Advertising Standards AuthorityAdjudication on Subtle Energy Therapy UK
Subtle Energy Therapy UK
Date:1 June 2011
Media:Internet (on own site)
Sector:Health and beauty
Number of complaints:2
A website, selling Miracle Mineral Supplement (MMS) and magnesium products, on 1 March 2011, stated "... The proof of the efficacy of this simple protocol was in successfully helping over 75,000 people in several African nations - including Uganda and Malawi - rid themselves, primarily of malaria, but also hepatitis, cancer, and AIDS ... If your health is not perfect ... you're habitually low on energy, have trouble keeping your weight down, or blood pressure in the normal range, or constantly dealing with inflammation or pain, then there's likely a toxin, heavy metal, virus, bacteria, or parasite issue in play. Traditional medicine will typically respond by loading you up with additional pollutants, many of which indiscriminately kill healthy tissue while going after 'the bad guys'. Not so with chlorine dioxide. It only acts on harmful presences ... You can produce chlorine dioxide with a single drop, when an 'activator' of vinegar, lemon juice, or a 10% solution of citric acid is added. The latter two activators are recommended for people with Lyme disease".
A complainant challenged whether:
1. the efficacy claims for MMS; and
2. the efficacy claims for magnesium
were misleading and could be substantiated.
3. The ASA challenged whether the ads were irresponsible and discouraged treatment for serious medical conditions.
CAP Code (Edition 12)
1. Subtle Energy Therapy UK (Subtle Energy) agreed to remove some of the MMS claims and provided a document by the United States Environmental Protection Agency on the use of chlorine dioxide in water treatment. They said no one had ever died from consuming a small amount of chlorine dioxide and that most food in the United States was processed at some point using chlorine dioxide to make it edible.
2. Subtle Energy said magnesium was an important mineral that was needed by every cell in the human body. They said it was necessary to carry out various biochemical functions such as enzyme activity, and listed a number of problems that magnesium deficiency could cause such as psychotic behaviour, depression and seizures.
3. Subtle Energy said they did not attempt to persuade people to use MMS and that the website contained a disclaimer that stated "The information on our website is presented for educational purposes only and is not intended to be construed as medical advice nor is it intended to lead anyone away from a qualified health practitioner. We make absolutely no claims to diagnose, cure, treat or prevent any disease. If you have a medical condition we urge you to be supervised by a qualified healthcare professional of your choice. All products, along with all protocols, recommendations and information have not been evaluated or approved by the FDA/MHRA".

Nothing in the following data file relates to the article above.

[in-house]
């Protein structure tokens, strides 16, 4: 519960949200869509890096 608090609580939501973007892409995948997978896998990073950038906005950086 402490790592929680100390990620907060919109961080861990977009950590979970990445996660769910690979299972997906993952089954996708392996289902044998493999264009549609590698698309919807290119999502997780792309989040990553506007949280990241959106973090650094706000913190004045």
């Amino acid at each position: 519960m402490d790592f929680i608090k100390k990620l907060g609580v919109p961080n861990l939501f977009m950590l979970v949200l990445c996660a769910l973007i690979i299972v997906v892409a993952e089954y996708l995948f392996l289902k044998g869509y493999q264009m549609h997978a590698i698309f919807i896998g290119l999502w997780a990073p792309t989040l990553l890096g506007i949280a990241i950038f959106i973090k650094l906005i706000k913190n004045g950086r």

The ASA welcomed Subtle Energy's immediate withdrawal of some of the MMS claims. However, we noted that the evidence provided for the remaining MMS claims only related to the properties of chlorine dioxide, not to MMS and its ability to treat the diseases it claimed to in the ad. We therefore considered that we had not seen adequate substantiation the MMS efficacy claims, and concluded the claims were misleading.
On this point the ad breached CAP Code (Edition 12) rules 3.1 (Misleading advertising), 3.7 (Substantiation), 12.1, 12.2 and 12.6 (Medicines, medical devices, health-related products and beauty products).
We noted Subtle Energy's statements but did not receive any evidence to substantiate the claims. We therefore considered the claims had not been substantiated and concluded they were misleading.
On this point we investigated under CAP Code (Edition 12) rules 3.1 (Misleading advertising), 3.7 (Substantiation), 12.1, 12.2 and 12.6 (Medicines, medical devices, health-related products and beauty products).
We noted the website contained a disclaimer for the information on the website. However, we also noted the disclaimer stated "We make absolutely no claims to diagnose, cure, treat or prevent any disease ..." but the main text on the website stated that MMS could cure diseases such as malaria, hepatitis, cancer, and AIDS. We considered that was contradictory, and concluded the ad was irresponsible and discouraged essential medical treatment.
On this point the ad breached CAP Code (Edition 12) rules 1.3 (Social responsibility), 3.1 (Misleading advertising), 3.7 (Substantiation), 12.1, 12.2 and 12.6 (Medicines, medical devices, health-related products and beauty products).
The ad must not appear in its current form again.
This page was posted on July 02, 2015.